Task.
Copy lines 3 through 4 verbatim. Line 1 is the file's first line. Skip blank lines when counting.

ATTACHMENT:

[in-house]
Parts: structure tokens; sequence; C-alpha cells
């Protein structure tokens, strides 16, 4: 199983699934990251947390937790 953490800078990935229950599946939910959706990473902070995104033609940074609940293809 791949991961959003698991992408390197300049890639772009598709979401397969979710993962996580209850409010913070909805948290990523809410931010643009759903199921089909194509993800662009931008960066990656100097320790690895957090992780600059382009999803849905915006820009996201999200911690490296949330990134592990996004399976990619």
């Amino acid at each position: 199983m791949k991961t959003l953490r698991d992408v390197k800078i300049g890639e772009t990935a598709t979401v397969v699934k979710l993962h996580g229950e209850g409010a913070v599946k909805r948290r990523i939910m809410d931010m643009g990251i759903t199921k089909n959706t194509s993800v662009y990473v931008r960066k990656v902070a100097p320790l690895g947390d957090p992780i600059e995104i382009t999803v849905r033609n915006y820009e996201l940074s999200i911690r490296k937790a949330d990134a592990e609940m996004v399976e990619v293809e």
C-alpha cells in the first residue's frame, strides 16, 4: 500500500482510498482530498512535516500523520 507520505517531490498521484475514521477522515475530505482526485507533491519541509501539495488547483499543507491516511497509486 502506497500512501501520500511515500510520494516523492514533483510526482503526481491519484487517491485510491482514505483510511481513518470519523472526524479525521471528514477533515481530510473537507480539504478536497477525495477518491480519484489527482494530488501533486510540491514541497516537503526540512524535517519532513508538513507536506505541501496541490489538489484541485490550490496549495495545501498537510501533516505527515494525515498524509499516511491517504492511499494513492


């Protein structure tokens, strides 16, 4: 199983699934990251947390937790 953490800078990935229950599946939910959706990473902070995104033609940074609940293809 791949991961959003698991992408390197300049890639772009598709979401397969979710993962996580209850409010913070909805948290990523809410931010643009759903199921089909194509993800662009931008960066990656100097320790690895957090992780600059382009999803849905915006820009996201999200911690490296949330990134592990996004399976990619």
């Amino acid at each position: 199983m791949k991961t959003l953490r698991d992408v390197k800078i300049g890639e772009t990935a598709t979401v397969v699934k979710l993962h996580g229950e209850g409010a913070v599946k909805r948290r990523i939910m809410d931010m643009g990251i759903t199921k089909n959706t194509s993800v662009y990473v931008r960066k990656v902070a100097p320790l690895g947390d957090p992780i600059e995104i382009t999803v849905r033609n915006y820009e996201l940074s999200i911690r490296k937790a949330d990134a592990e609940m996004v399976e990619v293809e």